Today I’d like to put to rest the false and unhelpful notion that we “don’t have enough time” to make the regular efforts that are necessary to provide persistent input in the minority language and promote strong bilingual development in our kids.

I empathize with the lives of busy parents, believe me, but when we claim that we’re “too busy” to maintain effective daily routines or take on a productive short-term project, we’re not only acting in a way that’s counterproductive to our own greater aim, we’re deceiving ourselves. Because here’s the truth:

No matter how busy you claim to be, you can always give more time to your children—even if just a little more time—by making this aim a higher priority in your life.

And the only exception to this, I think, would be if you’re reading these words from a maximum security prison and thus have no choice in the matter.

Because that’s the thing: It’s about choice. It’s about consciously choosing how you spend the hours of your day. And let me emphasize that the building blocks of success—the time and effort we invest in nurturing the target language—are particularly needed early on in the journey, during the child’s first few formative years. It’s certainly possible to make up ground at an older age, but the whole experience can be a smoother success when a sincere commitment of time and effort is made from the very start.

Now I don’t discount the other obligations we have, not the least of which is making a living. But even when our work makes us terribly busy, we ultimately still have options: We can be mindfully resourceful about reshaping our daily schedule to create additional time for our kids or, if that proves difficult, reshaping our work situation itself. (In my case, I was blessed that the chance arose to do my work remotely, from home. If that hadn’t been possible, I would have had to take some other sort of action.)

Of course, an au pair or nanny who speaks the minority language is another viable option for language exposure, but let’s focus, firstly, on optimizing our own efforts: Beyond the language input we can provide, the greater amount of time we spend with our children will surely deepen the parent-child bond, enabling us to create even closer relationships with our kids.

An encouraging example

Let me offer a concrete and encouraging example. Deepti Gupta (DeeptiGupta.com) is a busy actress who lives in the United States and has pursued an international career in film and theatre that stretches from the U.S. to India, Singapore, and Pakistan. At the same time, she juggles work off the set and stage as an actress for voiceovers and audiobooks and as a consultant and educator.

Meanwhile, Deepti is a mother with a preschool son and a minority language, Hindi, that she wants her child to speak in addition to English.

Despite her busy days, Deepti has also been mindful of her vital role in the process of handing down Hindi to her son. And this is clearly seen in the short-term project she pursued, with his help, to create a set of “alphabet blocks” in Hindi.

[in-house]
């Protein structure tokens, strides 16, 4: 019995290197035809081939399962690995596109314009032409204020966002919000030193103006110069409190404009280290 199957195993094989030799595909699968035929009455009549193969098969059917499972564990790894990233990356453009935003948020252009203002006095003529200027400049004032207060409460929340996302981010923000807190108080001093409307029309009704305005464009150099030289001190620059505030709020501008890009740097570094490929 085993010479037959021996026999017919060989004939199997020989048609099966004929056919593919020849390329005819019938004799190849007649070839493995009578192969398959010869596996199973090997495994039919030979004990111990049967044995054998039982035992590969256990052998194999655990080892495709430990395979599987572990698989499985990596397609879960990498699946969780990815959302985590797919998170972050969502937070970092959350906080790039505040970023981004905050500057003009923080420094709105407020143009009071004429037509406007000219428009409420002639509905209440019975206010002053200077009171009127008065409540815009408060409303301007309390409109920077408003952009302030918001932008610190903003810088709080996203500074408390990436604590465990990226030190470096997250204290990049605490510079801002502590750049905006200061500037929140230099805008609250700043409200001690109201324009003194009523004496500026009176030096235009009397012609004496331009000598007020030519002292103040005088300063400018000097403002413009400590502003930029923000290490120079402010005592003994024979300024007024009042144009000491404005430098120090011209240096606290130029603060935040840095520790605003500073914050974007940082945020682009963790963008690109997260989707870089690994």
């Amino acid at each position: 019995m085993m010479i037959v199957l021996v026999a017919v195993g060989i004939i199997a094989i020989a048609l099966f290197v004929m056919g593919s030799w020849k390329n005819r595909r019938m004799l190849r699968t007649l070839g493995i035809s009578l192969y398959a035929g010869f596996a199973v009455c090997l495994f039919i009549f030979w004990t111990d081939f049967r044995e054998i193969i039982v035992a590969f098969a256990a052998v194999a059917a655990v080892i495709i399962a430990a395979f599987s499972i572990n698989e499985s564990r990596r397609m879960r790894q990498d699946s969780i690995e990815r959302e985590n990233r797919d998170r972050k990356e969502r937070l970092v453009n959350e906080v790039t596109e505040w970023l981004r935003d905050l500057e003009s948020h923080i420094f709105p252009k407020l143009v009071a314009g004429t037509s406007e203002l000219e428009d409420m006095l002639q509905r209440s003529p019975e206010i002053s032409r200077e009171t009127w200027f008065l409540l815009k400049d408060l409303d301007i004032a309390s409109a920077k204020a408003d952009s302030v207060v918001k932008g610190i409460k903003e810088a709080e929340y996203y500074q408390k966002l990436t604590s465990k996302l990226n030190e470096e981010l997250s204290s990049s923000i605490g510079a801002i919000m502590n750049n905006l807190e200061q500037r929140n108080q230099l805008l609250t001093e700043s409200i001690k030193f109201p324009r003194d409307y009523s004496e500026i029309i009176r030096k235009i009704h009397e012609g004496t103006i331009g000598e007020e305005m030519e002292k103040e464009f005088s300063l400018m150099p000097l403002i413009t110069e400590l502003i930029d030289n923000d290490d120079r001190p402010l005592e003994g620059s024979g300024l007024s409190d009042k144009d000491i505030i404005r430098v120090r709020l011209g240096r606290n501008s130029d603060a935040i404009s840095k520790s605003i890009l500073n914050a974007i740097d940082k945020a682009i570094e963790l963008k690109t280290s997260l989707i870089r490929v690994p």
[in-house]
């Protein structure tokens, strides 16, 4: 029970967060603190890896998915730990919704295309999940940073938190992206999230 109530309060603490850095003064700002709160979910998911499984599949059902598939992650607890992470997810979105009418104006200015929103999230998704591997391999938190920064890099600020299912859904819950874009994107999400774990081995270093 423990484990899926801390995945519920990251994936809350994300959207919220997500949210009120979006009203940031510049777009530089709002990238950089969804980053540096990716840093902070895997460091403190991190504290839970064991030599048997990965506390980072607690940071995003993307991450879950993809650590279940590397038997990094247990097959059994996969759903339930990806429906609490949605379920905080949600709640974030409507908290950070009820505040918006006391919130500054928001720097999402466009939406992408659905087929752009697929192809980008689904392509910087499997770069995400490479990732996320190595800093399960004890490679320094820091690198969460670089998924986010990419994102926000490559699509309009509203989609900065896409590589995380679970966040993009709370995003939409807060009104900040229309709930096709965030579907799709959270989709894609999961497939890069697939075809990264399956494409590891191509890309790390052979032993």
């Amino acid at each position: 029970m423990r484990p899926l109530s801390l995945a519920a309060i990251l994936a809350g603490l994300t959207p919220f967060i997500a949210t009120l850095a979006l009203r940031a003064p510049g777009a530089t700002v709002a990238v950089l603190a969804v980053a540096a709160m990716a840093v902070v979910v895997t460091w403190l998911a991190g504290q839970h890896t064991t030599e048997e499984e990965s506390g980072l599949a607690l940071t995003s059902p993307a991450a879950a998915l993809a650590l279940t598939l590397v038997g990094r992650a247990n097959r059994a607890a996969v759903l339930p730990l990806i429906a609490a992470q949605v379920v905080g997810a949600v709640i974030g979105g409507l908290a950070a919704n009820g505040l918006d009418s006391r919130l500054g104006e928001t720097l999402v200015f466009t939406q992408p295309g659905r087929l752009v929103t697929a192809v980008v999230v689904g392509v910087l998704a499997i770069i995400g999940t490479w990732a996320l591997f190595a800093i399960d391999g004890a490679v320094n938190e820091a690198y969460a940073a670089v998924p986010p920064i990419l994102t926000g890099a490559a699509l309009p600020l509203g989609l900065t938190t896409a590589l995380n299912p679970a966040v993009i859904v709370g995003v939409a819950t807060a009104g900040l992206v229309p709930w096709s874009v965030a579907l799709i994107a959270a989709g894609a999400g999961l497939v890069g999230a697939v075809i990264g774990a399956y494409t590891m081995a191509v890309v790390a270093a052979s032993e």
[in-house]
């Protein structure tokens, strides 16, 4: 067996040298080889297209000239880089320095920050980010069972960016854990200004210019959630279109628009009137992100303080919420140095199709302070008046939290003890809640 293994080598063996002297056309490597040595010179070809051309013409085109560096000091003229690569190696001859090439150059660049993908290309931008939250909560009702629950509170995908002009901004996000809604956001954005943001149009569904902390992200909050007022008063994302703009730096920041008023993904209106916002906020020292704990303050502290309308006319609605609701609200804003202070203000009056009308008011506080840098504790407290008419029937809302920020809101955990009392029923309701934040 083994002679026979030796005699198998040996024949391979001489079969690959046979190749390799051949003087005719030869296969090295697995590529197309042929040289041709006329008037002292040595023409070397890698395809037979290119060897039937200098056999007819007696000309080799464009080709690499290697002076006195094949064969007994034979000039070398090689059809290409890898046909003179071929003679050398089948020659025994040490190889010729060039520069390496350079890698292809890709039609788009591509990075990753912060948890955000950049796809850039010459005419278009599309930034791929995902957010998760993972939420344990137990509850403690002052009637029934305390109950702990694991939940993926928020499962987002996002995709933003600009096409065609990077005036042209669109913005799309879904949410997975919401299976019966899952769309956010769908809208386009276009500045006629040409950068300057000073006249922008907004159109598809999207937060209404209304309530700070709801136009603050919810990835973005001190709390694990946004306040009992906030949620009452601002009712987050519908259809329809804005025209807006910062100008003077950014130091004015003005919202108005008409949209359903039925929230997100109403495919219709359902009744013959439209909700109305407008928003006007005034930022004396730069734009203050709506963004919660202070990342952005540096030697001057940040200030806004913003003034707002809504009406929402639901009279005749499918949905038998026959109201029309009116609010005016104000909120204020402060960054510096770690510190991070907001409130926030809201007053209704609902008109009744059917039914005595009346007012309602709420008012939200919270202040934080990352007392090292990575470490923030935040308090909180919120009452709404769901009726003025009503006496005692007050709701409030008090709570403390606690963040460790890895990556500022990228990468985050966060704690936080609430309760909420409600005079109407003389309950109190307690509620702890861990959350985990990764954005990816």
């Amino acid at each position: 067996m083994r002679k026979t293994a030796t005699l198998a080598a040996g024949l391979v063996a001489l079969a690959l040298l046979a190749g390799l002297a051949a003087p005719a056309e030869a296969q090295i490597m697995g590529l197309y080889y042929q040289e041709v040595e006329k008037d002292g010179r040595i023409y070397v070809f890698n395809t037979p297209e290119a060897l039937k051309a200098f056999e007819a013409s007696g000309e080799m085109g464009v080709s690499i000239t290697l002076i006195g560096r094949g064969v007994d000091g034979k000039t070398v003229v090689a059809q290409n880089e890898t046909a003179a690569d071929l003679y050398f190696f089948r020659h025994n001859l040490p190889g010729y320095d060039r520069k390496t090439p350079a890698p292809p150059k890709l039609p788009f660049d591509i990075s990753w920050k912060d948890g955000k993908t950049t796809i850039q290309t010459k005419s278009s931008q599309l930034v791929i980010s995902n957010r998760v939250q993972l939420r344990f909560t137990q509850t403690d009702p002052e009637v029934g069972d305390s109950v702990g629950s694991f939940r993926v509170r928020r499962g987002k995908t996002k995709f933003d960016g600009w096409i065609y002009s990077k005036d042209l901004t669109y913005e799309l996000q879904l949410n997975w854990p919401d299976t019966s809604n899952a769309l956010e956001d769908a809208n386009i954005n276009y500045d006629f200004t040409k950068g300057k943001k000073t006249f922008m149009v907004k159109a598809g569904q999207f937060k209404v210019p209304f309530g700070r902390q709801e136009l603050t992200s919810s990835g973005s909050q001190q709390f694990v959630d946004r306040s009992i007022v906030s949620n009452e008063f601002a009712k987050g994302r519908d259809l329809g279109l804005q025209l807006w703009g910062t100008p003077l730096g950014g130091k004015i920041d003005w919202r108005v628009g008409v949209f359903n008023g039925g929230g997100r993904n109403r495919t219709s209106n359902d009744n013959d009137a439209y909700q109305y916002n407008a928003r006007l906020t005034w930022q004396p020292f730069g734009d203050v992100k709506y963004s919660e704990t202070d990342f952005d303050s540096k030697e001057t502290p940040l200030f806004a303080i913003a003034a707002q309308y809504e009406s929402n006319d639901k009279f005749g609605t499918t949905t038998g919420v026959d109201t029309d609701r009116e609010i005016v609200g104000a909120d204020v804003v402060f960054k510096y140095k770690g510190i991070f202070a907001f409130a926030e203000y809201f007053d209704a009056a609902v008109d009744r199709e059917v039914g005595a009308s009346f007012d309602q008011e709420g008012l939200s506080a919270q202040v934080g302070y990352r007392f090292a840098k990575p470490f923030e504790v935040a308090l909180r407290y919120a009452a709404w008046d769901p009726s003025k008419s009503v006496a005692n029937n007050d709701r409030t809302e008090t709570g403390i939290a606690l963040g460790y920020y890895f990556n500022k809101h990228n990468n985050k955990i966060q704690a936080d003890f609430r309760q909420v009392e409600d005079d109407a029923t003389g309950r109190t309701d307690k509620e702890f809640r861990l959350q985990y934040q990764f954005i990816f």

When Deepti, a reader of this blog, reached out with a photo of her finished blocks, I saw them as a lovely metaphor for the building blocks of time and effort that are so necessary for success on the bilingual journey. Via email, I asked Deepti about this creative project with her son and she kindly responded. Here are the highlights of our exchange…

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My Favorite Metaphor for Raising Bilingual Children

Note: Today’s post is from the preface to my book Maximize Your Child’s Bilingual Ability: Ideas and inspiration for even greater success and joy raising bilingual kids, available worldwide at Amazon and other retailers.

Not far from my house in Hiroshima, Japan are several wide rice paddies nestled among apartment buildings and homes. In the autumn these fields are thick with tall, green stalks, nodding their heavy loads of rice.

Growing a good crop of rice isn’t easy. Rice farmers spend long hours preparing the land, managing the water level, planting and fertilizing and weeding. And the farmers who do all these things a little more effectively, a little more diligently, day by day, end up harvesting a larger crop.

Their yield is bigger.

I can think of no better metaphor for raising bilingual children. The truth is, if we, too, pursue the range of daily efforts for nurturing language development a little more effectively, a little more diligently, our children’s bilingual ability will grow better, stronger, over the years of childhood.

By providing ideas and inspiration to help you become more effective and more diligent in your efforts, this book will serve to strengthen your children’s language development and maximize their bilingual ability.

The question is: What actions can a busy parent take to optimize the growth of a child’s bilingual ability? At the same time, how can this be done in fun, child-friendly ways?

I’ve spent 20 years seeking answers to this question. This book holds the fruits of what I’ve found.

Get the book at Amazon.

Learn more about it.

Lulu's great-grandfather

My grandfather was a social worker who led the National Refugee Service during World War II, helping refugees settle into new lives in America. His parents had immigrated from Romania and he was their first child born in the United States.

My family and I were looking at old photographs last night and made an astonishing discovery.

My father’s father—my grandfather and my children’s great-grandfather—was born on June 28, 1904.

Given the fact that the time in Japan is always one day ahead of the United States, the date of my daughter’s birth—June 29, 2004—means that Lulu and her great-grandfather were born exactly 100 years apart.